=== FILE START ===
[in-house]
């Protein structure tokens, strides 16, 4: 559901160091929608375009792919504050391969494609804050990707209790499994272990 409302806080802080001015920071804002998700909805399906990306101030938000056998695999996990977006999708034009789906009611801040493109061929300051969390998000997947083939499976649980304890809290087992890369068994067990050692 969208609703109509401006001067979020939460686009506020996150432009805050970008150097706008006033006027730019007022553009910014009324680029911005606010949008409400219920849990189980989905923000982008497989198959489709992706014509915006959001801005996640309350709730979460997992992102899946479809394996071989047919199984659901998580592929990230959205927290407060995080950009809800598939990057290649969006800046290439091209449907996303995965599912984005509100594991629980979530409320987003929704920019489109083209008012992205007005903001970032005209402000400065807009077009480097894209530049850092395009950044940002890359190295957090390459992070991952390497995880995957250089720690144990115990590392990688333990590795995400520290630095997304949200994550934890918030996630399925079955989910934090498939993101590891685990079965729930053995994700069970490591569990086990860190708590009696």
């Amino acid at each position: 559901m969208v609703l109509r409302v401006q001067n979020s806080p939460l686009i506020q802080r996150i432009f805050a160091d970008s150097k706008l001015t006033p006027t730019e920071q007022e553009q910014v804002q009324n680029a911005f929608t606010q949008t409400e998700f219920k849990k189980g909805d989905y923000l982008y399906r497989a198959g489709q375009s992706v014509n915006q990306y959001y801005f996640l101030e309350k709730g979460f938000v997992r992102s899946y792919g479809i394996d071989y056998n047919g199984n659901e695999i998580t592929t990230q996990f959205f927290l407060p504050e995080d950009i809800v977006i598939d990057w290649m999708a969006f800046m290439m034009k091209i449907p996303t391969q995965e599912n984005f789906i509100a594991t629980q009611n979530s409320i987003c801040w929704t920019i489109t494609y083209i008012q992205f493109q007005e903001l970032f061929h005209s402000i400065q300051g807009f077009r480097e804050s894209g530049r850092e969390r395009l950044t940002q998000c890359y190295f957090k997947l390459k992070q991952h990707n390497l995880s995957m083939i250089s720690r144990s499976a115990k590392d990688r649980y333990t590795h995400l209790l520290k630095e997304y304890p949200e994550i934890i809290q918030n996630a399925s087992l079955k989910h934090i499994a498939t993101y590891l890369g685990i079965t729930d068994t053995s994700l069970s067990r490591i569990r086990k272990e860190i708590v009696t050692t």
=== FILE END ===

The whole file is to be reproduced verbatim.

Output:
[in-house]
């Protein structure tokens, strides 16, 4: 559901160091929608375009792919504050391969494609804050990707209790499994272990 409302806080802080001015920071804002998700909805399906990306101030938000056998695999996990977006999708034009789906009611801040493109061929300051969390998000997947083939499976649980304890809290087992890369068994067990050692 969208609703109509401006001067979020939460686009506020996150432009805050970008150097706008006033006027730019007022553009910014009324680029911005606010949008409400219920849990189980989905923000982008497989198959489709992706014509915006959001801005996640309350709730979460997992992102899946479809394996071989047919199984659901998580592929990230959205927290407060995080950009809800598939990057290649969006800046290439091209449907996303995965599912984005509100594991629980979530409320987003929704920019489109083209008012992205007005903001970032005209402000400065807009077009480097894209530049850092395009950044940002890359190295957090390459992070991952390497995880995957250089720690144990115990590392990688333990590795995400520290630095997304949200994550934890918030996630399925079955989910934090498939993101590891685990079965729930053995994700069970490591569990086990860190708590009696």
């Amino acid at each position: 559901m969208v609703l109509r409302v401006q001067n979020s806080p939460l686009i506020q802080r996150i432009f805050a160091d970008s150097k706008l001015t006033p006027t730019e920071q007022e553009q910014v804002q009324n680029a911005f929608t606010q949008t409400e998700f219920k849990k189980g909805d989905y923000l982008y399906r497989a198959g489709q375009s992706v014509n915006q990306y959001y801005f996640l101030e309350k709730g979460f938000v997992r992102s899946y792919g479809i394996d071989y056998n047919g199984n659901e695999i998580t592929t990230q996990f959205f927290l407060p504050e995080d950009i809800v977006i598939d990057w290649m999708a969006f800046m290439m034009k091209i449907p996303t391969q995965e599912n984005f789906i509100a594991t629980q009611n979530s409320i987003c801040w929704t920019i489109t494609y083209i008012q992205f493109q007005e903001l970032f061929h005209s402000i400065q300051g807009f077009r480097e804050s894209g530049r850092e969390r395009l950044t940002q998000c890359y190295f957090k997947l390459k992070q991952h990707n390497l995880s995957m083939i250089s720690r144990s499976a115990k590392d990688r649980y333990t590795h995400l209790l520290k630095e997304y304890p949200e994550i934890i809290q918030n996630a399925s087992l079955k989910h934090i499994a498939t993101y590891l890369g685990i079965t729930d068994t053995s994700l069970s067990r490591i569990r086990k272990e860190i708590v009696t050692t």